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Comment Re:What about electrical, plumbing etc? (Score 1) 315

While joining copper pipe is a PITA, cutting copper isn't all that difficult if you've got a half-way decent pipe cutter. Shouldn't cost you more than $10 at your local hardware store.
If you're not familiar w/ PEX piping, I can't recommend it highly enough. I bought a fixer-upper some years ago and used PEX to re-route several water lines as part of the remodel. Connecting PEX to existing copper lines isn't terribly difficult, you just have to make sure you have the right-size compression fitting.

Comment Re:What about electrical, plumbing etc? (Score 1) 315

I didn't see a geographic location mentioned in the story, but building regulations vary from state to state here in the US. Some states require you hire a licensed specialist for particular types of constructions. In other states, anyone can do any type of work but are required to have it inspected by a licensed professional or building inspector prior to moving on to related jobs. For example, you can do your own electrical work but you're required to have the box and wiring inspected before you start attaching outlets and fixtures.

Comment Re:Won't work in America (Score 1) 630

I heartily agree with resurrecting the CCC and/or WPA. Unfortunately I see two major political obstacles to their return. The first would come from the private construction sector who would argue the government would effectively underbid them on all public construction projects and thereby force them out of that market. The second would be the http://www.bls.gov/web/empsit/cpsee_e16.htm). I could easily see someone like Ta-Nehisi Coates claiming such programs were inherently racist, due to the kind of work being done.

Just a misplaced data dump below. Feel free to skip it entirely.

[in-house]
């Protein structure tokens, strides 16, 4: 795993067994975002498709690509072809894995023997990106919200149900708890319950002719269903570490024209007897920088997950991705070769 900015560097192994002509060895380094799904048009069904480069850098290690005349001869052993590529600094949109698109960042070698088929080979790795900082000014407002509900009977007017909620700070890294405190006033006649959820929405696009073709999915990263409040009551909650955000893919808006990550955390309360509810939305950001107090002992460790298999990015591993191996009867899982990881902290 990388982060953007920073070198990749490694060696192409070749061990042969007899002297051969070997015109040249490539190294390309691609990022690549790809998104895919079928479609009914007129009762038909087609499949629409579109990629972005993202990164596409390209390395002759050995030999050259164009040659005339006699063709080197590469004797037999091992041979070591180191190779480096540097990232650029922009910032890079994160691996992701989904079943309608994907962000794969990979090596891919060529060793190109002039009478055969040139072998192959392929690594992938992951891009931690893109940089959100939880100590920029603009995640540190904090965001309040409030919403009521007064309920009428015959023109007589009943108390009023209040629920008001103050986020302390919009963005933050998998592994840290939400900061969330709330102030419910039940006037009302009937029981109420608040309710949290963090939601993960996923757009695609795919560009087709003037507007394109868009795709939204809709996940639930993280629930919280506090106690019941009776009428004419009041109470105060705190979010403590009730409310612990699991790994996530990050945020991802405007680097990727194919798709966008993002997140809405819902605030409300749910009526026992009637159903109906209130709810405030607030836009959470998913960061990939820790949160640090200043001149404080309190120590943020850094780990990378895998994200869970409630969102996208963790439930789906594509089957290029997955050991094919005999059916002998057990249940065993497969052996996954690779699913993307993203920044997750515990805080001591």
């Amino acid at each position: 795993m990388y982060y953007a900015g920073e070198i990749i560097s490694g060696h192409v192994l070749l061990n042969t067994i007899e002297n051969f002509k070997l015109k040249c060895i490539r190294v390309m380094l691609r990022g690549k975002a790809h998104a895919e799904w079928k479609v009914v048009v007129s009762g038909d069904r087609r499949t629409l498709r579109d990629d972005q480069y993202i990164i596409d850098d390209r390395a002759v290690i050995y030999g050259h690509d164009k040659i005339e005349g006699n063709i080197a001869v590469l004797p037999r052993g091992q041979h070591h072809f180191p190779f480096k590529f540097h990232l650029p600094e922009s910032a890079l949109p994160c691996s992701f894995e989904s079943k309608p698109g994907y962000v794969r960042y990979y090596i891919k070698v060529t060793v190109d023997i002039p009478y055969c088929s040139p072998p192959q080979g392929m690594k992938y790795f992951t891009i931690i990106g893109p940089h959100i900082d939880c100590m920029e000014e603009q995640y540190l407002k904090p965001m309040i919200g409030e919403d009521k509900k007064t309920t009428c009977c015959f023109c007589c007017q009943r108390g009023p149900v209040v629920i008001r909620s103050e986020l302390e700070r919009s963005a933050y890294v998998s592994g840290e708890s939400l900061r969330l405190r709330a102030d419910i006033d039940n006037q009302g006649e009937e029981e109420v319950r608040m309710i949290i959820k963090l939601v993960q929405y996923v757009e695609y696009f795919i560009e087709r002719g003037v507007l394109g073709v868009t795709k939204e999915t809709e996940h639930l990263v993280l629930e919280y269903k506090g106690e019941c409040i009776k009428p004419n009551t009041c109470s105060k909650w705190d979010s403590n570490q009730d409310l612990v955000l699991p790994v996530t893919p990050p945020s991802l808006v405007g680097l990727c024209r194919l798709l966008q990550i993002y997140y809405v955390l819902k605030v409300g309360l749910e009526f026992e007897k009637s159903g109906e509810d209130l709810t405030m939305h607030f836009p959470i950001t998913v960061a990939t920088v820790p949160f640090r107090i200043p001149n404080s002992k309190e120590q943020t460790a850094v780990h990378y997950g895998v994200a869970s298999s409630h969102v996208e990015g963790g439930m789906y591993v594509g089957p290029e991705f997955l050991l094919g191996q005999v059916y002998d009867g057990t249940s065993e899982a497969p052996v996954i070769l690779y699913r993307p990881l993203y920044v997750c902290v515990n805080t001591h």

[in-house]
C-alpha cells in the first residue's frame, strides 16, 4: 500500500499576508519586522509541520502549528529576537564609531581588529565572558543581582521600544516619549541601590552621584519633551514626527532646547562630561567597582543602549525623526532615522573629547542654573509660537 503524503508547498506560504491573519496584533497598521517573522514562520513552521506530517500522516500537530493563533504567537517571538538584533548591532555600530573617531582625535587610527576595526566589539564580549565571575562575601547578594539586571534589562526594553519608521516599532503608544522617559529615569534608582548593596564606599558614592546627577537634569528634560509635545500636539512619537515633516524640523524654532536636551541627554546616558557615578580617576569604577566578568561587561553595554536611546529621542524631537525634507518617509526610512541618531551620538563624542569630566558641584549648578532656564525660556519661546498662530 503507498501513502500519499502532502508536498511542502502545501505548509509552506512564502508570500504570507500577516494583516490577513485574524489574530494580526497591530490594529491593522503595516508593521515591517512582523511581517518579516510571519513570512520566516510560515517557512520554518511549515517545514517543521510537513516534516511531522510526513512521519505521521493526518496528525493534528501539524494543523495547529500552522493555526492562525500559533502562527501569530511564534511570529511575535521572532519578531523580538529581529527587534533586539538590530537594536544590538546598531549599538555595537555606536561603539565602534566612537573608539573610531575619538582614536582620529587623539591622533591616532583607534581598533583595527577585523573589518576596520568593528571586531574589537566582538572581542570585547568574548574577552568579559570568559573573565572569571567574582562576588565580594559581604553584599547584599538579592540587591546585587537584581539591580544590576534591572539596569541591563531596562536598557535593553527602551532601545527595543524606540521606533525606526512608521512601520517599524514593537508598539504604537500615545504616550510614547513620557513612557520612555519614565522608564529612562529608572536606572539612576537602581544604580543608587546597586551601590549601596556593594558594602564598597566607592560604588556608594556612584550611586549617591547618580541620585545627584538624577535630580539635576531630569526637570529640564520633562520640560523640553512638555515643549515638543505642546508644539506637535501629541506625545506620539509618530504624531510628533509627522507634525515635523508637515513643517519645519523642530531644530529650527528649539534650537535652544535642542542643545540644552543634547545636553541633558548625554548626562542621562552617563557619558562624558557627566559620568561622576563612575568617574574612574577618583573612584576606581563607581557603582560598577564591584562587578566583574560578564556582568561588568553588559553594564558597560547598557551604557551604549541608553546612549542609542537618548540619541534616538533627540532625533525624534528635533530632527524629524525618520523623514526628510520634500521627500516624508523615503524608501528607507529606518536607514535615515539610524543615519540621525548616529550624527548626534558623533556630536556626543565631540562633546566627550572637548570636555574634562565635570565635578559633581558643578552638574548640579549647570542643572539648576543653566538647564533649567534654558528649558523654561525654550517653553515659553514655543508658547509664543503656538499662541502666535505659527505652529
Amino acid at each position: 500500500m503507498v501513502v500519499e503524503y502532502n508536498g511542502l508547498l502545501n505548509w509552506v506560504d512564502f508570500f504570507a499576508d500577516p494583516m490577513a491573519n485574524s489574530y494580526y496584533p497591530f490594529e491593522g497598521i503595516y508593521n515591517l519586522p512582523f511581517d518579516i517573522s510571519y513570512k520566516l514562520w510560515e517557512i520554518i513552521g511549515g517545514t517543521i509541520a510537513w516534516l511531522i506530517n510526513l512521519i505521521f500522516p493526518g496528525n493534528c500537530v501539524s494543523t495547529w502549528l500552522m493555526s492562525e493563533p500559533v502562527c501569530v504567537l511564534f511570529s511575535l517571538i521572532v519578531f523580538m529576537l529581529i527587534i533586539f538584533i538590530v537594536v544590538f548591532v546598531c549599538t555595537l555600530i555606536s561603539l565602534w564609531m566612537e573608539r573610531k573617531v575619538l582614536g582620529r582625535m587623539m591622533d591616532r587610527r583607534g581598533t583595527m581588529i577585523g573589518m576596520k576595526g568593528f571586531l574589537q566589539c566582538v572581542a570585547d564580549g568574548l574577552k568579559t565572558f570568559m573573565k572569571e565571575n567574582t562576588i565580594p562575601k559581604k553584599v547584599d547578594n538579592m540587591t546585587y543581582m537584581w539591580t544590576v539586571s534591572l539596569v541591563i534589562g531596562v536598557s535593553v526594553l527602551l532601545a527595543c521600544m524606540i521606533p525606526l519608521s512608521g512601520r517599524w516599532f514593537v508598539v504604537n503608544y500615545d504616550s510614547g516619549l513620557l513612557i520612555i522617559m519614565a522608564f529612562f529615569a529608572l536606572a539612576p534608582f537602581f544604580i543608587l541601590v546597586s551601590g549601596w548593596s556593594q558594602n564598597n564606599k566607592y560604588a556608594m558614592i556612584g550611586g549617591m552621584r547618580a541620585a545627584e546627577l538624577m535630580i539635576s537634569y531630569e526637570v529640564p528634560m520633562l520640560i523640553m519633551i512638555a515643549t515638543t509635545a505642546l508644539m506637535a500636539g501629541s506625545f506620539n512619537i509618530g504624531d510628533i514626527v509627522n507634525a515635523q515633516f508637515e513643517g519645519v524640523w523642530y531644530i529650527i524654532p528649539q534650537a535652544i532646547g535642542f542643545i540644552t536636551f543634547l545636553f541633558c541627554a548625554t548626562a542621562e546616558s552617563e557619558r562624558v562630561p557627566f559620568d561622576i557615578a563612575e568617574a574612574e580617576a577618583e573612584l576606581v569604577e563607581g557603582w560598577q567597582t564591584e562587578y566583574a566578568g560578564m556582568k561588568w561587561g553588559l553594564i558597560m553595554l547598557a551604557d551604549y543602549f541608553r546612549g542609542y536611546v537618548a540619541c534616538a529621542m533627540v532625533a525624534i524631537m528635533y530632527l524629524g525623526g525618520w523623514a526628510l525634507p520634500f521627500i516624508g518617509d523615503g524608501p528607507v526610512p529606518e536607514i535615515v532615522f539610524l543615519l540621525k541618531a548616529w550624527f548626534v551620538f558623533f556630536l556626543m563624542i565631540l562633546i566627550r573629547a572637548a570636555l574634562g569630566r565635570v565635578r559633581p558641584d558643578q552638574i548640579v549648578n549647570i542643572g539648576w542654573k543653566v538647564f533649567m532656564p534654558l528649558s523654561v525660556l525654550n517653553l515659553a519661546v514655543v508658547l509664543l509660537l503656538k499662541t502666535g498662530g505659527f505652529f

Comment Re:Ahhhh.. fucking synergy again (Score 1) 208

Use vs Utilize does have an actual nuance in some circles. "Use": this device is doing it's intended purpose, ie a butterknife to cut butter. "Utilize": this device is replacing a widget we don't actually have but it's the closest thing at hand that gets the job done, ie a butterknife to turn a flat-head screw.

Submission + - Cleaning Up US Cyberspace (cfr.org)

Gryle writes: Robert K. Knake, at the Council of Foreign Relations, argues that the US government and US-based ISPs should increase their efforts to take clean up or quaratine compromised computers based in the US. Arguing from a Westphalian standpoint, Knake notes the success Finland and Japan have had in reducing botnets and botnet-control servers located within their geographic borders but notes "the controls that would make it more difficult to use U.S. infrastructure to carry out criminal activity could also be used to control speech and repress dissent."

Comment Re:Here's the problem. (Score 3, Insightful) 171

> it's actually the telephone company which owns the iPhone

I hate to do this, mostly 'cause I like you, but that's simply not true - by precedent. To give two good examples:

1. Your home. If you're paid and current with your mortgage and the bank has not foreclosed and taken possession then the lending agency can not grant rights.
2. Your car, just like the above. The dealership or credit agency can not give the police permission to search your vehicle. Well, they can. It won't hold up in court.

So long as you're current then you have most every right you'd have with complete ownership. You own your house even while the bank owns it. You have the deed, they have a lien on the deed. The same thing for your car if it is not yet fully paid off. I'm not positive but I strongly suspect that if you're incarcerated and unable to make your payment then they still can't give permission to search.

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